image courtesy of


This is the portfolio of Gita Yegane Arani ... my project stands in collaboration with the Edition Farangis by Farangis G. Yegane.

I am focussing on 'Animal Autonomy' and have created several projects proposing an antibiologistic type of perspective on animal rights and liberation.

This web-project in it's entity is dedicated to "my" dogs Tschördy and Keshmesh and my other nonhuman friends.

  1. Tierautonomie eine Publikationsreihe über Tierrechte, Tierlichkeit und neue dazugehörige Perspektiven |

Im Weiteren / auf Deutsch:

  1. Roundabout / In neuen Territorien denken / Gruppe Messel ein Blog über Tierrechte, ethischen Veganismus und Black Veganism |
  2. Der (vegane) bunte Hund Infos zur veganen Praxis |
  3. Ein Überblick über gefeaturete Inhalte |

In English:

  1. focuses on freestyle philosophy and secular mysticism (English and German) |
  2. Civilized Objects Animal, Earth and Human Rights basic talk |
  3. veganswines / philozoe an older project of mine containing comment on AR

What's the title of this project all about?

Simorgh is a mythical bird, a mythical animal like we find so enormously many in probably every human culture/civilization. The common interpretation of mythical animals goes often into the direction of totemism, metaphorism, and symbolism, etc. If we take a new look at history, from an Animal Rights angle, we can come to different definitions of that what those animal myths probably contained in terms of ethical standpoints towards nonhuman animals.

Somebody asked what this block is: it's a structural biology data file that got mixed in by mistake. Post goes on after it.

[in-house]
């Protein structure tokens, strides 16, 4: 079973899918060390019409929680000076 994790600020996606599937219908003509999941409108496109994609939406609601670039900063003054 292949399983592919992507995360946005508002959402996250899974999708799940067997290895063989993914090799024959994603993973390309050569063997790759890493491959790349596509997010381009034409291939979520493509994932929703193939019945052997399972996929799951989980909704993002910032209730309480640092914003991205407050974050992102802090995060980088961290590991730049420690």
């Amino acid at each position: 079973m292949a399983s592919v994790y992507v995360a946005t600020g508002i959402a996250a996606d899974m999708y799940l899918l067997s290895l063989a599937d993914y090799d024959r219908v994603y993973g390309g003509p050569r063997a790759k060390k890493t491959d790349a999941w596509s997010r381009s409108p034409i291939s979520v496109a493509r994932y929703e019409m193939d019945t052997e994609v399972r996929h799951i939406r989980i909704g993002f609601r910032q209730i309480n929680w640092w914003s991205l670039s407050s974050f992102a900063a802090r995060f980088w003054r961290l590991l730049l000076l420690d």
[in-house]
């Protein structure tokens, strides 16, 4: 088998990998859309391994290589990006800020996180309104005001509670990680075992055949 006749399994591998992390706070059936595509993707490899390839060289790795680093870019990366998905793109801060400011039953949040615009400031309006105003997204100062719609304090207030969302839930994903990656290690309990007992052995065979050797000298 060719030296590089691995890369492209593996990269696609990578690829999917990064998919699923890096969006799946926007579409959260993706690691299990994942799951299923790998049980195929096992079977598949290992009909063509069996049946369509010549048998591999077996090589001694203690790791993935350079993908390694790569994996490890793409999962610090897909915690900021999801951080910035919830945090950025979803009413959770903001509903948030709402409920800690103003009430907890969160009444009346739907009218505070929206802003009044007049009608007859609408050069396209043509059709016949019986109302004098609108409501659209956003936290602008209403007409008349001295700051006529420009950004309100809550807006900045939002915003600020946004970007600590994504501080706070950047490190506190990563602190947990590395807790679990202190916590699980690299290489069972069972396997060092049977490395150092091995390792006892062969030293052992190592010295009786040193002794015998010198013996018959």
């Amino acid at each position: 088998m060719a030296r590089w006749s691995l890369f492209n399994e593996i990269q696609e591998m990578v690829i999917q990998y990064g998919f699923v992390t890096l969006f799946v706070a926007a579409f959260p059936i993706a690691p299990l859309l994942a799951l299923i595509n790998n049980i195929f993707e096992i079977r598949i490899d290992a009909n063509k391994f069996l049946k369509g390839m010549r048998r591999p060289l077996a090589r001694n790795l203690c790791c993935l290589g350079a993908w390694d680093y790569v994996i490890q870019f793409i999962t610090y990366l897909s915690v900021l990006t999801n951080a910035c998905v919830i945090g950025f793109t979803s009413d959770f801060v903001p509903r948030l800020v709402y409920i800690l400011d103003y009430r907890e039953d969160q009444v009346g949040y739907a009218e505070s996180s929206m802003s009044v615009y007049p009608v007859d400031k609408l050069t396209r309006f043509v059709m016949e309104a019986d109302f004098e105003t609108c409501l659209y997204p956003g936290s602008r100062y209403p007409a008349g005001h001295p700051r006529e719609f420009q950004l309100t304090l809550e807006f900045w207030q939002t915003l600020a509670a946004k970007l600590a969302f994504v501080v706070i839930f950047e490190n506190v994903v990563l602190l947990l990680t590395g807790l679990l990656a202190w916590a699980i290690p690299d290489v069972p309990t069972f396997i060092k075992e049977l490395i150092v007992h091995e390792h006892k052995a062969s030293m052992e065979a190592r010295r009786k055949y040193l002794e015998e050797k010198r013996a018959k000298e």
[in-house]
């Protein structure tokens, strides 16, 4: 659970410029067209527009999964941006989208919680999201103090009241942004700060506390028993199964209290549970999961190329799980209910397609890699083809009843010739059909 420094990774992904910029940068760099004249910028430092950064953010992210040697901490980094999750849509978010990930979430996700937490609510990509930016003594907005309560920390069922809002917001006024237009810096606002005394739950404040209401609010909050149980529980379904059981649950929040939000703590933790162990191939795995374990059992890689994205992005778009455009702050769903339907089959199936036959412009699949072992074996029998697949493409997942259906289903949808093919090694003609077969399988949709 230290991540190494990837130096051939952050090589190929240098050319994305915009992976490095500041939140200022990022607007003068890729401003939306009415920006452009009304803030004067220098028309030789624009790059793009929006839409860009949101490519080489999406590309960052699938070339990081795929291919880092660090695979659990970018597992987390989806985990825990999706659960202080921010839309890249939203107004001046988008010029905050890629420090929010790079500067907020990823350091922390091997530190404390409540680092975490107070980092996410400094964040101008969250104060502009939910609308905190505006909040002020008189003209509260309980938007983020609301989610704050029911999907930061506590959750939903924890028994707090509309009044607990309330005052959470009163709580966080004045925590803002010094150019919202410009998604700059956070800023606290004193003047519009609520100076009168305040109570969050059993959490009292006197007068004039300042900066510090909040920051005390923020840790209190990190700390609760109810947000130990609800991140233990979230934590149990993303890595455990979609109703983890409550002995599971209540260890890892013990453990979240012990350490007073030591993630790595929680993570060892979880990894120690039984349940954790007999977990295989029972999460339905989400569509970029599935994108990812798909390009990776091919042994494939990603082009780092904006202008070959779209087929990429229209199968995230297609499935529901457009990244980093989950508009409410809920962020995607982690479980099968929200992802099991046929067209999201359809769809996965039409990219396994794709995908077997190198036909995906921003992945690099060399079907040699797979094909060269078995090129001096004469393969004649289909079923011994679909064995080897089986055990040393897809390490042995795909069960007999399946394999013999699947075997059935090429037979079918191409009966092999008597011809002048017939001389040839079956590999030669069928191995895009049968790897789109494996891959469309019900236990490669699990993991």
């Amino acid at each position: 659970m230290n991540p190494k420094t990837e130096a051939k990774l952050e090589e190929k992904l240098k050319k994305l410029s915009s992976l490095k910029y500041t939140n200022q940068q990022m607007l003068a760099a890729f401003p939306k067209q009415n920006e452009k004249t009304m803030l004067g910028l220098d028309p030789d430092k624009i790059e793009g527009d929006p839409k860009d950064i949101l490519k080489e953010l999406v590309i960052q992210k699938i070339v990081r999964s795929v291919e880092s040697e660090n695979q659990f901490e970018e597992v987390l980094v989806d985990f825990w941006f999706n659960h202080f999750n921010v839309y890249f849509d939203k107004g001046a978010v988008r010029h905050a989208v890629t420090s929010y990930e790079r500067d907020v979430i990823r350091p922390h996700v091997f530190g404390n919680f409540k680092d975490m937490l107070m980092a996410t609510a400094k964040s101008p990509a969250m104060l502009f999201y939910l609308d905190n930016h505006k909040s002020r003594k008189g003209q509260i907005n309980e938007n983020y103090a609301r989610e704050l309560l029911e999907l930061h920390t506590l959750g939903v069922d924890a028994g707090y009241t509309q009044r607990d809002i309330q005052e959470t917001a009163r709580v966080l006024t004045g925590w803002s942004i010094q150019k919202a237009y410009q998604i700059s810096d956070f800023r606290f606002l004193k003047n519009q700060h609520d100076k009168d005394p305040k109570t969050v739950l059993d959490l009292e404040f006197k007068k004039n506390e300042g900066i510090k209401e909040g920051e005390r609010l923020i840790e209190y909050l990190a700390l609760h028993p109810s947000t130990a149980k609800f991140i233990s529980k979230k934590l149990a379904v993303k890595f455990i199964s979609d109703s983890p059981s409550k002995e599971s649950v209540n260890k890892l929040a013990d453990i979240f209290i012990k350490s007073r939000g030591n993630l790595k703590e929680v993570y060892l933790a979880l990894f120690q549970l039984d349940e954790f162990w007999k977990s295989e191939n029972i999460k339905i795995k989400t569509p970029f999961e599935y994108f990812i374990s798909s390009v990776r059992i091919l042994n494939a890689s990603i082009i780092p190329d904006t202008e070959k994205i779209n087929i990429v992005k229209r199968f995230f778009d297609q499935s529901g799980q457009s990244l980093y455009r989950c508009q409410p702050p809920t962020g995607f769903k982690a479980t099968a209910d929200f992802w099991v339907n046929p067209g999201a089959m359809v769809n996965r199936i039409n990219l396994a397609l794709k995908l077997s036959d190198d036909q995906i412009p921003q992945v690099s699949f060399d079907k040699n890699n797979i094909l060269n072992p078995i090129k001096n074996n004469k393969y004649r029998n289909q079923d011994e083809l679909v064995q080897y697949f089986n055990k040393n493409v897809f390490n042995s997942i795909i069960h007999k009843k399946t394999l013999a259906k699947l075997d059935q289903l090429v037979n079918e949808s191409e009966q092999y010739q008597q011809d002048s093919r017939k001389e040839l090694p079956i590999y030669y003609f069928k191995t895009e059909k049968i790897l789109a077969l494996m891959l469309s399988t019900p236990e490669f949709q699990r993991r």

Such a different look will take us into deeper layers of folk tales and oral traditions, and foremostly it will take us deeper into the morals thereof (these type of materials are definitely not the easiest to untangle, but there are the 'golden threads' within moral cultural constructs that help).

We picked the bird Simorgh as our basically random choice for taking a representative for all such mythical embodiments of nonhumans in secular historical folklore. You'll find some background about the bird in some of our web contents. To close this intro we must add that our view of the mythical bird Simorgh does not have a lot in common with the common, popular imagery of that bird as a figure torn from the substantiality of mythology and made comfortable for an anthropocentric perception of the nonhuman world.

Here is a little intro about 'animal portrayals' in mythology.

Copyright © 2019, Gita Yegane Arani. All rights reserved. Contact: mail [at] simorgh [dot] de or niceswine [at] gmail [dot] com.